Under the cover of last week's Supreme Court rulings, the kind folks at the U.S. Census Bureau dropped a bombshell on me. Apparently, my daughters' people now outnumber my people. For the first time there are more "millennials," born between 1982 and 2000, than baby boomers, a generation with its own marketing plan. If you add in the Gen-Xers (1965-1981) and the Rug Rats (2001-yesterday), there are 210 million Americans who fall into a "noticeably younger than me" demographic. On a worldwide basis, there are billions who will speak louder and slower if they want something from me. In line with these changes, the marketing plan has morphed from "don't trust anyone over 30" to "our hearts are still healthy enough for sex."
I am not sure what to make of all this. On the one hand, I need plenty of strong backs rowing hard if there is going to be social security and Medicare left over for my dotage. So maybe the economics work for me, but there is a feeling of being pushed off stage before I have said my lines. The business buzzword that best represents the ascendance of millennial-generation thinking is "disruptive." Just my luck. After a lifetime of being told not to interrupt my elders, the practice has become standard operating procedure.
That the young and the beautiful hold sway in entertainment and sports does not bother me so much. While "youth may be wasted on the young," there is no denying that pursuits that are physical in nature will always be their province. After all, the Harry Potter movies would not have meant much with Paul Giamatti in the lead role and Brett Favre had to retire eventually. In business, law and government, however, things should be different. In those weighty matters, we cannot afford to be so cavalier.
It is in those pursuits that I want to argue our pre-occupation with youth is dangerous; that hard-earned wisdom should still be the gold standard. Look at the last two recessions. In the great dot.com bust, we decided that every 17-year old with a website was a company worth more than General Motors and were surprised when those companies failed to make money. Not as in in "not turn a profit," but more like "nobody posted the 'first dollar made' over the bar because no one ever paid a dollar." Not having learned our lesson, we next believed a bunch of 26-year old MBAs when they told us that lending someone 150% of the value of his or her house would be alright as long as we chopped up the loan into a 100 small pieces and sold it back to ourselves. As a result of these indiscretions we have spent the better part of this century getting up off the mat. Give me some gray hair next time!
But consider Evan Spiegel and Bobby Murphy, ages 25 and 26. Never heard of them? They founded a small social networking venture called "Snapchat." Never heard of it? Hundreds of millions of people use the network to communicate everyday; maybe the company was under your radar because the communications vanish. Hillary Clinton's people should maybe take a look. Or how about Tracy Britt Cool? Tracy just turned 30, but Warren Buffet has had her running many of his companies for the past five years. If you want to know how the Supreme Court is going to rule on a case, read Josh Blackman's blog. The South Texas College of Law professor has made a name as one of the nation's preeminent court watchers while also running "Fantasyscotus.net," which is essentially fantasy baseball for the nerdiest. These millennials were just four from a recent Forbes "30 under 30" list. Read the whole article and you end up overwhelmed by the accomplishments of people in their first full decade as adults.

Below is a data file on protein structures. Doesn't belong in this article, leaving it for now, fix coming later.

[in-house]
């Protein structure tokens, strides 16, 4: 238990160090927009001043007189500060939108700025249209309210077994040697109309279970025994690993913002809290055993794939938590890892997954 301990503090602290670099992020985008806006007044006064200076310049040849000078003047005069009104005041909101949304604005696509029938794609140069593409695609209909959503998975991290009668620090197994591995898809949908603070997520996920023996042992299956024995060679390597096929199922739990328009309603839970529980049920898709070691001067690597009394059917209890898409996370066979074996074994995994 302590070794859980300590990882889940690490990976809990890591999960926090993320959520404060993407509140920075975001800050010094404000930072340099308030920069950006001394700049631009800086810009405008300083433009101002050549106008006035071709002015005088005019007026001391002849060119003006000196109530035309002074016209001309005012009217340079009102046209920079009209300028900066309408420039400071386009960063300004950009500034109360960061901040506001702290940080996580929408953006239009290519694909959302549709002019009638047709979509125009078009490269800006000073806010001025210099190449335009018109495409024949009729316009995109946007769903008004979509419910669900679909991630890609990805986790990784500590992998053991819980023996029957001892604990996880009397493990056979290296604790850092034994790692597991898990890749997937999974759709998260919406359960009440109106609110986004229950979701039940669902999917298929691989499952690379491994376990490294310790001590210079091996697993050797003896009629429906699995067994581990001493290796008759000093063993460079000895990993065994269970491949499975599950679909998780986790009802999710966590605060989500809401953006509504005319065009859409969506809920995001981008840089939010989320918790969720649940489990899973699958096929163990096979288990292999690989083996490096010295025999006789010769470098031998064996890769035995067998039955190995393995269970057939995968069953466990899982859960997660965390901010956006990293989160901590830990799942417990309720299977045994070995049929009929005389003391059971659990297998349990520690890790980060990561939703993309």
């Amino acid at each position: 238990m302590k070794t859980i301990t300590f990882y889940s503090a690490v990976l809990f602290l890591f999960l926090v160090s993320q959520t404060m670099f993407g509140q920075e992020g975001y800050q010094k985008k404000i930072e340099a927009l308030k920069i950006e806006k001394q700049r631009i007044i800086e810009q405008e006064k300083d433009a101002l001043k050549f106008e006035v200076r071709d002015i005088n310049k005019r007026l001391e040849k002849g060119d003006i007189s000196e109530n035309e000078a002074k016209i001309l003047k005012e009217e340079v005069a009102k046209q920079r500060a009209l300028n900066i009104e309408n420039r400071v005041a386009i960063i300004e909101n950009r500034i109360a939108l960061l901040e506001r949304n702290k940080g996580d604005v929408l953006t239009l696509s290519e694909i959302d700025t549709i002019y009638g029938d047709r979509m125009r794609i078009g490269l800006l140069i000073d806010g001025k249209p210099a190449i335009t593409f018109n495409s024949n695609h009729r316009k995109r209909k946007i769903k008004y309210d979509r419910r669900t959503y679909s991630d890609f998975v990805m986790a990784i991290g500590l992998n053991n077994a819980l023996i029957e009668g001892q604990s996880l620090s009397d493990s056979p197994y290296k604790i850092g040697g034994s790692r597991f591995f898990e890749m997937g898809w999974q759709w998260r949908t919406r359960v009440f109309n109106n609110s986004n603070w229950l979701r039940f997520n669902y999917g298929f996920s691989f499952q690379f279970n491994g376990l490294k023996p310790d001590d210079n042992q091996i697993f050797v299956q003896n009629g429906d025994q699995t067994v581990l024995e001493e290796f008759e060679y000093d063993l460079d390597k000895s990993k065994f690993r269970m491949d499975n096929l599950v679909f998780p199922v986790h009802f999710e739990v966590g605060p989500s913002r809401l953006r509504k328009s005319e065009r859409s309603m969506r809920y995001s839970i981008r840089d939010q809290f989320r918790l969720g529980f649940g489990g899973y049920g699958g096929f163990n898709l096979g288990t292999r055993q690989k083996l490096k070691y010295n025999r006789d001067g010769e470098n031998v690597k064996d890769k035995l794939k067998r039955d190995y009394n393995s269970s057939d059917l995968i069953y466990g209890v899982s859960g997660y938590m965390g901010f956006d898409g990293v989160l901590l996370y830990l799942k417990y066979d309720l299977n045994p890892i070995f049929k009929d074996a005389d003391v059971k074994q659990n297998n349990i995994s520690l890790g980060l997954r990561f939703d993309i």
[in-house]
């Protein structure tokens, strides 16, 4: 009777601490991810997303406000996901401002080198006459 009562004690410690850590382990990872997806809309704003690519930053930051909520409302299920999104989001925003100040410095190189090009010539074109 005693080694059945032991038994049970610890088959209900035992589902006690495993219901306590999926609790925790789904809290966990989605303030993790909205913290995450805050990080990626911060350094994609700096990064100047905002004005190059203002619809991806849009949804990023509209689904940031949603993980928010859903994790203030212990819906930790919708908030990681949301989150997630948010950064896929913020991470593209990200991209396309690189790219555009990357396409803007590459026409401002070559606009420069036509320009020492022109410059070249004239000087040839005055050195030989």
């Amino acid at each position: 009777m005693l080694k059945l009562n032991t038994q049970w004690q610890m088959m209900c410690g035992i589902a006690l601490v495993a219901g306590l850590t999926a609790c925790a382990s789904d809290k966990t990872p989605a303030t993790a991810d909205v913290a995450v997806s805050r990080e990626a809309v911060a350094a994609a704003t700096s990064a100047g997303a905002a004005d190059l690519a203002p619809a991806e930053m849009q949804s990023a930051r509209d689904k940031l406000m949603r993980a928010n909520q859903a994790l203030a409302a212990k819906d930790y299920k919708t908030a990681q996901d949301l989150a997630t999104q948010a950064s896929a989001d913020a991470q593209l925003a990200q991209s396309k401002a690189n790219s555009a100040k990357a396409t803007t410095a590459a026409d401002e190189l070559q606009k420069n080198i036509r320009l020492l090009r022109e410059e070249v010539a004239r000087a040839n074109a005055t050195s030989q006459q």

So just maybe getting annoyed at every board-shorts wearing, three-day stubble sporting know-it-all is misdirected energy. More than anything else, the Evan Spiegels of the world exist for ideas. With those ideas facing fewer arbitrary barriers like the age of the brain that hatched it, young people have forced the pace of change to a rate that might feel uncomfortable. On the other hand, if we still had a wait-your-turn society, my mother-in-law would not be reading this post on Facebook. Dick Tracy's watch is now actually on our wrists.
Baby boomers revolutionized the concept of how change happens. Now that those changes are occurring to us rather than being caused by us, we are re-thinking if lowering the driving age was such a good idea. To be sure youth need not be celebrated simply because it is youth. But the proof is in the pudding. These whippersnappers are building a better machine and I will have to be content to type on it.
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